There are nutrition coaches. Leadership coaches. Career coaches. Life coaches. Have you noticed how the people who tend to work with coaches always seem so… together? And you wonder why they, of all people, think they need a coach? They appear at the top of their game precisely because they have a coach. Working with an author coach is no different.
What is an Author Coach?
A professional author coach will guide you through the writing process, from the first seeds of an idea to the finished manuscript and beyond.
Imagine a talented tennis player who wants to win Wimbledon. The player will have a tennis coach who will practise with them, work on technique, and correct little problems before they become big habits. They’ll set a schedule, provide nutrition advice, and help to keep the player mentally focussed. The tennis coach may become a confidante, shoulder to cry on, and cheerleader.
Helping you achieve your writing goals is the goal of the author coach too. They will guide you every step of the way as you transform your idea into a book. Depending on where you are on your author journey, their assistance may include:
- Helping you define your ideal reader
- Working up an outline and providing advice on the structure of your book
- Identifying story or logic gaps you’ll want to fill
- Feedback on your writing style
- Creating a project plan for your book
- Helping you make decisions about things like distribution options or editors, proofreaders, or designers.
When Do You Need an Author Coach?
If you’re a new or aspiring author, you need an author coach. Think of the tennis coach who teaches a novice player all the basics, from how to hold the racquet to different ways of hitting the ball.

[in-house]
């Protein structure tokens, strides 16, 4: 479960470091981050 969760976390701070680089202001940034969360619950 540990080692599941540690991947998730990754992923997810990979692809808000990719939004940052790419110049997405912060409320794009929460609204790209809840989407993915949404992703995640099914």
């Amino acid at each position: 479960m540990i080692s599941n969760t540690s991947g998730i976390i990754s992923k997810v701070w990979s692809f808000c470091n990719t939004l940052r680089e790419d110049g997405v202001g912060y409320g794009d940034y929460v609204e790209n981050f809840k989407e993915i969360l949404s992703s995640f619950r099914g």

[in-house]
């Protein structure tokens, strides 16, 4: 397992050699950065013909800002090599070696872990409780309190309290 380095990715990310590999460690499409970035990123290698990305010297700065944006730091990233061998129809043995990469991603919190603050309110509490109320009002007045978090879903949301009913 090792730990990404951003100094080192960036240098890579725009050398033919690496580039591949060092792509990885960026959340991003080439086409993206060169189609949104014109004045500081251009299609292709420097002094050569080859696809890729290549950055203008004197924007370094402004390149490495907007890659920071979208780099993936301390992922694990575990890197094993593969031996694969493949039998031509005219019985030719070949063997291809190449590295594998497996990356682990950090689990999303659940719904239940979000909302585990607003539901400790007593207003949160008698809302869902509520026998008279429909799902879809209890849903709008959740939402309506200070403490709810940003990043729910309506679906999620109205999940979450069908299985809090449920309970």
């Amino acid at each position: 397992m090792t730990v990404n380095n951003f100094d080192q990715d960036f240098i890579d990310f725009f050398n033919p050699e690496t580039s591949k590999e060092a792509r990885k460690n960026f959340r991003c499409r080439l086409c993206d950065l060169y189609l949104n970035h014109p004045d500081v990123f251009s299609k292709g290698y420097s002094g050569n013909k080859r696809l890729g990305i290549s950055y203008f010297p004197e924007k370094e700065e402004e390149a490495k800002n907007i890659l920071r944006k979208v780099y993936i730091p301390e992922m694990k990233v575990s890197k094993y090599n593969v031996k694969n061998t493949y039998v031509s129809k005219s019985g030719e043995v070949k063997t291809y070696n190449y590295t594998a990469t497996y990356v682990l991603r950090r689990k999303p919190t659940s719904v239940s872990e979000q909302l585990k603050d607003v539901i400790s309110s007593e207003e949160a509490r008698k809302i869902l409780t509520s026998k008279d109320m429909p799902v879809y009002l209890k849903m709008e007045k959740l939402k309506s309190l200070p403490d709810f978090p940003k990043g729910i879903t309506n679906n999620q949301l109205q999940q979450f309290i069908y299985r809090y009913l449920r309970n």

If you’ve already published one or more books, but know you’ve got room to improve, you need an author coach. In our tennis analogy, the coach may point out that you have a habit of stepping too far forward with your left foot, throwing you just a little off balance and sending your shots astray.
If you’re a seasoned author, with multiple credits and healthy sales, it’s still a great time to work with an author coach. Here your coach will focus on fine-tuning your craft along with the subtler aspects of your game: attitude, body language, visioning of success.
You and an Author Coach
What you look for in an author coach depends first on your own assessment of what you want and what you need.
- Know where you’re at with your writing skills and where you think you want to improve.
- Know what your book needs.
- Know your personal preferences. Are you more comfortable working with a man? A woman? Will Internet calls via Skype or Zoom work for you, or will you need to meet in person?
- What’s your budget? No sense aiming for Wimbledon when your budget demands you spend more time at the public courts down the street.
Finding Your Author Coach